auroral oval

auroral oval

[ə′rȯr·əl ′ō·vəl]
(geophysics)
An oval-shaped region centered on the earth's magnetic pole in which auroral emissions occur.
References in periodicals archive ?
Sometimes we receive an extra large flare from the Sun which causes the auroral oval to expand and reach further south to much lower latitudes.
And because Fairbanks sits in an auroral oval, we also have fantastic Northern lights viewing--in fact, our hotels even offer Northern Lights' wake-up calls.
This has the effect of allowing the vertical component of the interplanetary magnetic field (Bz) to connect with the magnetic field of the Earth more frequently, when charged particles from the solar wind can spiral down the field lines towards the polar regions and the auroral oval.
The northern auroral oval is slightly smaller and more intense than the southern one, implying that Saturn's magnetic field is not equally distributed across the planet; it is slightly uneven and stronger in the north than the south.
The necklace lights we see around the earth's magnetic poles are caused by this increase of atomic particles charging Earth's magnetic field and creating an auroral oval of high-altitude gases.
some times, we receive an extra-large flare from the Sun, which causes the auroral oval to expand and reach out further south to much lower latitudes.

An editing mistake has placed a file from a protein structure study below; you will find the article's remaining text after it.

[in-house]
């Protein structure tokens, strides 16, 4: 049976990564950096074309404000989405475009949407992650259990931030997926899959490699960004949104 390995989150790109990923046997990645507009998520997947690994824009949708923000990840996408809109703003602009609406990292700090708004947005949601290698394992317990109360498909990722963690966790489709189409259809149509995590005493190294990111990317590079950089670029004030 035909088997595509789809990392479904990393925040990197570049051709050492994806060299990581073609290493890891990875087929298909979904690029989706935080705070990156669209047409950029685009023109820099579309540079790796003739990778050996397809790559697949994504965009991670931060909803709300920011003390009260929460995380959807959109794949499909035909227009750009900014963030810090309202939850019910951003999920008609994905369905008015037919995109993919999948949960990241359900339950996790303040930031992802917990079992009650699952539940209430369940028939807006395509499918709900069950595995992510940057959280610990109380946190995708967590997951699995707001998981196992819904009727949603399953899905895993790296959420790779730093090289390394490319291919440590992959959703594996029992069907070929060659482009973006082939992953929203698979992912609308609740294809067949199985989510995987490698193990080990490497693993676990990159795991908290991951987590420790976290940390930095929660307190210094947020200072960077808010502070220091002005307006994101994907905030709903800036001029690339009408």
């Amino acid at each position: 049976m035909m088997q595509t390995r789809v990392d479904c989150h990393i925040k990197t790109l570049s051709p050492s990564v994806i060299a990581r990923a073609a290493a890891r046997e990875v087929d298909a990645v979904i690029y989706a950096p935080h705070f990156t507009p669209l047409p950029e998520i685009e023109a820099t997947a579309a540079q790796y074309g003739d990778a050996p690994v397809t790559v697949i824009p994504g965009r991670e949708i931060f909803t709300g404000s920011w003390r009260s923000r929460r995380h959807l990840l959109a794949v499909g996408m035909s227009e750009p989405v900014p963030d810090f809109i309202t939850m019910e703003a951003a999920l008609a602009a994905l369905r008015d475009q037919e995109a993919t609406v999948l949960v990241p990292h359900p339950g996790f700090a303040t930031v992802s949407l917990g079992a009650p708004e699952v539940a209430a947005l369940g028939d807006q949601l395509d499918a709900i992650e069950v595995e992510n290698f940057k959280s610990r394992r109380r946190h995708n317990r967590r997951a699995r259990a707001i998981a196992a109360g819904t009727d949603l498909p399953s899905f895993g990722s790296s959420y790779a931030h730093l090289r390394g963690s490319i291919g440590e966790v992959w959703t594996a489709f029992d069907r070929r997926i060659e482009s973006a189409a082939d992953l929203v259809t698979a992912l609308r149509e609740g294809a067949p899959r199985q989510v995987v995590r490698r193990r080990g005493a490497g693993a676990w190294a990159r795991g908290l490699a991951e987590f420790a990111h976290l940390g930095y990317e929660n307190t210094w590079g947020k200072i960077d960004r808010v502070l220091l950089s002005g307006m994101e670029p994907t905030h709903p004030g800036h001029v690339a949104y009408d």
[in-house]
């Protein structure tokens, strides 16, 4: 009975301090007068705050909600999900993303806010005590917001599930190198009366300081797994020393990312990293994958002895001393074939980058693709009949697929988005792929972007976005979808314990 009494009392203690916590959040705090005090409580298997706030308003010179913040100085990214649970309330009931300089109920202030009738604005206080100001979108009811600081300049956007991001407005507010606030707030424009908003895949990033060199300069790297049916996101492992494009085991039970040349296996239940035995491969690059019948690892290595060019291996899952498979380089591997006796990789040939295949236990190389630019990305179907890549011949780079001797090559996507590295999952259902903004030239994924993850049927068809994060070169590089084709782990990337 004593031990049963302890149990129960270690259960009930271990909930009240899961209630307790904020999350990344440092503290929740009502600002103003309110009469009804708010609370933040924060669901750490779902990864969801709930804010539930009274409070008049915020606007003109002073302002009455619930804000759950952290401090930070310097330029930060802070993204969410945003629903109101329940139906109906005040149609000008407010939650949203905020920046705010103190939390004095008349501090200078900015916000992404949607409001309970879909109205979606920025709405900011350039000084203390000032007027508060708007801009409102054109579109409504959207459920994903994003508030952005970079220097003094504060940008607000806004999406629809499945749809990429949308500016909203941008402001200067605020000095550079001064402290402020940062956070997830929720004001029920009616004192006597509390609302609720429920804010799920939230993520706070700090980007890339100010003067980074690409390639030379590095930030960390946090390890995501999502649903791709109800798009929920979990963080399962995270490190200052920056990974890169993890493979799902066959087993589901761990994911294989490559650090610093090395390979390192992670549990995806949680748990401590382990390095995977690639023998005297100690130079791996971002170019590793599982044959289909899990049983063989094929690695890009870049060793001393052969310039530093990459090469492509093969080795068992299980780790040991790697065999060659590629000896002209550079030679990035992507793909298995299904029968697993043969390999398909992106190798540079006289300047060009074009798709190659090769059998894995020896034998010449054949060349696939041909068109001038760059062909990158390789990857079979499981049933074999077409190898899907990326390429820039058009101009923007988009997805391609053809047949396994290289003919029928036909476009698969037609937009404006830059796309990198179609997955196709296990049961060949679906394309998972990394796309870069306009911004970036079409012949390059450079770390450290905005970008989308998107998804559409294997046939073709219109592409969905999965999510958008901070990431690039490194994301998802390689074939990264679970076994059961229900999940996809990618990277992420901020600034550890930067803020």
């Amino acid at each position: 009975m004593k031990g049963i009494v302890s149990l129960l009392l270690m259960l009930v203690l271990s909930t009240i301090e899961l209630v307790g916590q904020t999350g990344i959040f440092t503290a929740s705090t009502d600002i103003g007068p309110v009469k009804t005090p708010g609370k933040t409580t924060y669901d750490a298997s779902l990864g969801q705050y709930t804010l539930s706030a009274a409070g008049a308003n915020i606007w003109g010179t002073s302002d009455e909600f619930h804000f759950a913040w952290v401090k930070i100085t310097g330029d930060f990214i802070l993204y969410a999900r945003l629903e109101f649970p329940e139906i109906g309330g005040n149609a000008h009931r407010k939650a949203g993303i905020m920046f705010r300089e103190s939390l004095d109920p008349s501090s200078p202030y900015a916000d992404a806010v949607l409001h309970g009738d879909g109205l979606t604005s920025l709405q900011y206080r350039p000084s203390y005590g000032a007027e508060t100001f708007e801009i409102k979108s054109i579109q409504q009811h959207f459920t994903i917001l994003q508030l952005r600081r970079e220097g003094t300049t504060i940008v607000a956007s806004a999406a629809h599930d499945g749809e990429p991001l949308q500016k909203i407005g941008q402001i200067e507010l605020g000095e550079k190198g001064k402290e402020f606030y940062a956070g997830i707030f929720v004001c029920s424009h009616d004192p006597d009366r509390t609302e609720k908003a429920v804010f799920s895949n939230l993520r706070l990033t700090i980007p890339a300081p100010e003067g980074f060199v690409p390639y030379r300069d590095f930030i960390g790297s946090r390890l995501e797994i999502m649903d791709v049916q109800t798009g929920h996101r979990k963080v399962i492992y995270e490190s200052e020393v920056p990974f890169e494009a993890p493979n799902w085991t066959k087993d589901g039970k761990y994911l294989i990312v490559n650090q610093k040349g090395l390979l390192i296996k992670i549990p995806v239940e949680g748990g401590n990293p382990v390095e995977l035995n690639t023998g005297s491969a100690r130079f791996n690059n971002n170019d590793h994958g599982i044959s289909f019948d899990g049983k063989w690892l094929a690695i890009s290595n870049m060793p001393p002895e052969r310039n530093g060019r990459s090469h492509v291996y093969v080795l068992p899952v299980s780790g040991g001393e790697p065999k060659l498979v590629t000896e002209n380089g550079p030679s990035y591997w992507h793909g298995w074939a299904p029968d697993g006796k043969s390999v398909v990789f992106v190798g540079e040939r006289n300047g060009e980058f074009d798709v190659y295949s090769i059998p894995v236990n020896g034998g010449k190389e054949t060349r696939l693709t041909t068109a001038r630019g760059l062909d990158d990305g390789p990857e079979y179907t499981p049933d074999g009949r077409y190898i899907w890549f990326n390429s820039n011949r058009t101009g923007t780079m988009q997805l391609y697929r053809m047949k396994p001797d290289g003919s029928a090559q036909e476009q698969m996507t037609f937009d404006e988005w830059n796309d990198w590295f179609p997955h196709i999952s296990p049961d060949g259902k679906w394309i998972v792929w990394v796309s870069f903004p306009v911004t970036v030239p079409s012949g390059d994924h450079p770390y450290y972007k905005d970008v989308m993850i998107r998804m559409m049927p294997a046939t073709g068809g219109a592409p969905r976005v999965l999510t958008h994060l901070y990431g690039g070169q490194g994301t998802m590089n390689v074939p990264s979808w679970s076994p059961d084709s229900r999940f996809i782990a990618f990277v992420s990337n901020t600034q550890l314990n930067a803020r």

There is a phenomenon called the auroral oval, which is essentially a halo that goes around the globe at a latitude north of the Arctic Circle--that is where the auroral activity is concentrated.
In the northern hemisphere the auroral oval bulges further south, the stronger the solar wind.
Sometimes we receive an extra-large flare from the Sun which causes the auroral oval to expand and reach out further south to much lower latitudes.
Whether you live in a location that experiences frequent auroral displays or prefer to wait for a strong geomagnetic display to push the auroral oval down to your latitude, you can monitor solar activity to know the best time to head out to shoot.
In the southern hemisphere the auroral oval lies mostly over Antarctica and the southern oceans surrounding it, but in the north the oval crosses Alaska, northern Canada, Greenland, Scandinavia and northen Siberia.